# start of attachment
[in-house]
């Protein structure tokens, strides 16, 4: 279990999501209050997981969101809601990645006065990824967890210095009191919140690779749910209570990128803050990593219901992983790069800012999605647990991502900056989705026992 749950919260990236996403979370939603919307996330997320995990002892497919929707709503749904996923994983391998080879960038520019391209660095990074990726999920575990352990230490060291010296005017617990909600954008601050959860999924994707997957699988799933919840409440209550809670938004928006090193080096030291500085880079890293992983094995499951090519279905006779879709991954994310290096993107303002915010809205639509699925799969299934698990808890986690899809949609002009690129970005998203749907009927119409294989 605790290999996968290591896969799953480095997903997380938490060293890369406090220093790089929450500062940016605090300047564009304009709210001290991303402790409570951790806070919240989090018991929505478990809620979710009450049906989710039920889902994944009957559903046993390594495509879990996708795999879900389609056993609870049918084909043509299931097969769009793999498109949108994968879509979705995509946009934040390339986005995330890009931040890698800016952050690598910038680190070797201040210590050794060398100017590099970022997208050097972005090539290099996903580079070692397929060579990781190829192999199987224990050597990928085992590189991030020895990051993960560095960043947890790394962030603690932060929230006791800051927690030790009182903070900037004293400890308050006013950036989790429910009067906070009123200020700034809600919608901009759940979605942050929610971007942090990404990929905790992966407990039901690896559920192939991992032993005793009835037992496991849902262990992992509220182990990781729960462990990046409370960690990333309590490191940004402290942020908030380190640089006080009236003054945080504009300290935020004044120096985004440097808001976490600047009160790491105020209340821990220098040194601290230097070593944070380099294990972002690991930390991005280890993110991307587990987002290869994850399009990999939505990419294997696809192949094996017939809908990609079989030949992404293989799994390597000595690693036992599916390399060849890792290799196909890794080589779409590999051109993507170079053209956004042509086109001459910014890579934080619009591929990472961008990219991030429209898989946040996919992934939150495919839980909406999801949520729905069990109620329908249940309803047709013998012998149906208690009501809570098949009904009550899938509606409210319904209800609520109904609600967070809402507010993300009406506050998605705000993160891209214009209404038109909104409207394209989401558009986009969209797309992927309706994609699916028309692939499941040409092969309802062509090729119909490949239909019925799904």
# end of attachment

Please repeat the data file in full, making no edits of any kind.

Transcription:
[in-house]
């Protein structure tokens, strides 16, 4: 279990999501209050997981969101809601990645006065990824967890210095009191919140690779749910209570990128803050990593219901992983790069800012999605647990991502900056989705026992 749950919260990236996403979370939603919307996330997320995990002892497919929707709503749904996923994983391998080879960038520019391209660095990074990726999920575990352990230490060291010296005017617990909600954008601050959860999924994707997957699988799933919840409440209550809670938004928006090193080096030291500085880079890293992983094995499951090519279905006779879709991954994310290096993107303002915010809205639509699925799969299934698990808890986690899809949609002009690129970005998203749907009927119409294989 605790290999996968290591896969799953480095997903997380938490060293890369406090220093790089929450500062940016605090300047564009304009709210001290991303402790409570951790806070919240989090018991929505478990809620979710009450049906989710039920889902994944009957559903046993390594495509879990996708795999879900389609056993609870049918084909043509299931097969769009793999498109949108994968879509979705995509946009934040390339986005995330890009931040890698800016952050690598910038680190070797201040210590050794060398100017590099970022997208050097972005090539290099996903580079070692397929060579990781190829192999199987224990050597990928085992590189991030020895990051993960560095960043947890790394962030603690932060929230006791800051927690030790009182903070900037004293400890308050006013950036989790429910009067906070009123200020700034809600919608901009759940979605942050929610971007942090990404990929905790992966407990039901690896559920192939991992032993005793009835037992496991849902262990992992509220182990990781729960462990990046409370960690990333309590490191940004402290942020908030380190640089006080009236003054945080504009300290935020004044120096985004440097808001976490600047009160790491105020209340821990220098040194601290230097070593944070380099294990972002690991930390991005280890993110991307587990987002290869994850399009990999939505990419294997696809192949094996017939809908990609079989030949992404293989799994390597000595690693036992599916390399060849890792290799196909890794080589779409590999051109993507170079053209956004042509086109001459910014890579934080619009591929990472961008990219991030429209898989946040996919992934939150495919839980909406999801949520729905069990109620329908249940309803047709013998012998149906208690009501809570098949009904009550899938509606409210319904209800609520109904609600967070809402507010993300009406506050998605705000993160891209214009209404038109909104409207394209989401558009986009969209797309992927309706994609699916028309692939499941040409092969309802062509090729119909490949239909019925799904």